In McDonald’s, nobody believes the hype. Student David Meagher, 20, tells me he loves Coca Cola and the lack of an alternative means he wouldn’t boycott the product. “It’s not that I don’t care, but how do we know that it’s true about the links to paramilitaries and the other stuff?” He argues. “Pepsi could be making up these stories to bring down their sworn enemy.” He gestures to his large Coke. “I don’t want to be a hypocrite and slag them off while I’m drinking their product.”

“People seem to like jumping on a bandwagon and attacking a company just because it’s big,” agrees graphic designer Hugh Lawless, 28. “I think it’s rather sad to complain about it. You don’t like it, you go somewhere else. People moan about poor wages, but if it’s not illegal, I don’t see why companies should have to spend more on getting what they need.”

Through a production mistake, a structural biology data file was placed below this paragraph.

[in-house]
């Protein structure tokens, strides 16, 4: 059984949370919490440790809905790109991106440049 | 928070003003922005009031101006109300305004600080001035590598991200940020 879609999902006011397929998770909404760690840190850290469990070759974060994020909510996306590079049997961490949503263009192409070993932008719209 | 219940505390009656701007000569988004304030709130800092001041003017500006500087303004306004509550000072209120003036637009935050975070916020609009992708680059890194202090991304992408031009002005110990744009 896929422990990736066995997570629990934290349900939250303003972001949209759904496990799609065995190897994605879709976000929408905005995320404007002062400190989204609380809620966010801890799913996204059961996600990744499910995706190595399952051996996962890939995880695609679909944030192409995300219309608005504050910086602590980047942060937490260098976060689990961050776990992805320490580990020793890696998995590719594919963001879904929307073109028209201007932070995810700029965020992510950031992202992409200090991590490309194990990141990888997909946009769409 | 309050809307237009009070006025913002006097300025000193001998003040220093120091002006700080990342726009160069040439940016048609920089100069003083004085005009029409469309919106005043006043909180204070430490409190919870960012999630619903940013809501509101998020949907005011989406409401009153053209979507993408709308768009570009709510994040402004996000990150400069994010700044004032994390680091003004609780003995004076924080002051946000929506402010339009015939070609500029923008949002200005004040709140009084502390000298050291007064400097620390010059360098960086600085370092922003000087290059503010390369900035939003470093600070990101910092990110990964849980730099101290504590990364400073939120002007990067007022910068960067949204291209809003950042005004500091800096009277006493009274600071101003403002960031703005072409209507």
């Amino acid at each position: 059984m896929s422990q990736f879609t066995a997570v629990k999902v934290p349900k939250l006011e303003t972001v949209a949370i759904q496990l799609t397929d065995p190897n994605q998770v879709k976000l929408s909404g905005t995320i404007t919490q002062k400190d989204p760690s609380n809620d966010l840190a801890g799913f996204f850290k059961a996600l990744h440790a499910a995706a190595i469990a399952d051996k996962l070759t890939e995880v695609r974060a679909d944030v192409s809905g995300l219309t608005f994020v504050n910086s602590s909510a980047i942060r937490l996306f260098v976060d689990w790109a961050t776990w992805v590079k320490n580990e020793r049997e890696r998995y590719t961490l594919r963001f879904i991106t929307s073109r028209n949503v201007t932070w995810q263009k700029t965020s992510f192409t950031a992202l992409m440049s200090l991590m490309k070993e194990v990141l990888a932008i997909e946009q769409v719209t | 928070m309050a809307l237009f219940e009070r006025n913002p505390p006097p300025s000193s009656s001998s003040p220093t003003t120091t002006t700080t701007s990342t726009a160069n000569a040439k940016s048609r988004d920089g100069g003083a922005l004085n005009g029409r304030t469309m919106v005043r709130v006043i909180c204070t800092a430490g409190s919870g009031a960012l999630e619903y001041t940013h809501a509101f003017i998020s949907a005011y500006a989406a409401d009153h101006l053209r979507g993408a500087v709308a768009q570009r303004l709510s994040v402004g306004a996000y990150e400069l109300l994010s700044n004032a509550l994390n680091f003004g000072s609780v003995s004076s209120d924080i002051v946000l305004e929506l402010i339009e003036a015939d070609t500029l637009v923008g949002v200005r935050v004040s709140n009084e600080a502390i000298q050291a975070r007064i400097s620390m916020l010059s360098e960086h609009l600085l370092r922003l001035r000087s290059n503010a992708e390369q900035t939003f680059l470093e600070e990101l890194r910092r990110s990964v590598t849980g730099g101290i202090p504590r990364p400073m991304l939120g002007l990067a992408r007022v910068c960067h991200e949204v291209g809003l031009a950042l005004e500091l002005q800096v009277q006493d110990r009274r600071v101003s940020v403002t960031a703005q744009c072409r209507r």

In the USA, a group of migrant tomato pickers living in Immokalee, Florida, has spent the last six years lobbying fast food giant Taco Bell for an increase in payment for the fruit they gather. Since the start of the campaign in 2001, workers’ wages have only risen by a few cents per bucket, to the equivalent of just £25 for every 2 tons of tomatoes they pick.

Although this could be seen as a small victory, workers now have to pick double the amount of fruit to earn the minimum wage as they did in 1980.

By comparison, Taco Bell is owned by Tricon Global Restaurants Incorporated, along with KFC and Pizza Hut. This multinational owns more than 30,000 restaurants around the globe, with annual sales reaching almost £11bn in 1999 and increasing year on year.

Tomato pickers in Immokalee are excluded from fair labour legislation, refused the right to organise unions, and in the worst cases, held against their will, beaten, and forced to work 12 hour days in blistering temperatures for no pay at all. Federal Civil Rights officials have prosecuted five slavery operations involving one thousand workers since 1997. One referred to the tomato fields of Florida as ‘ground zero for modern-day slavery.’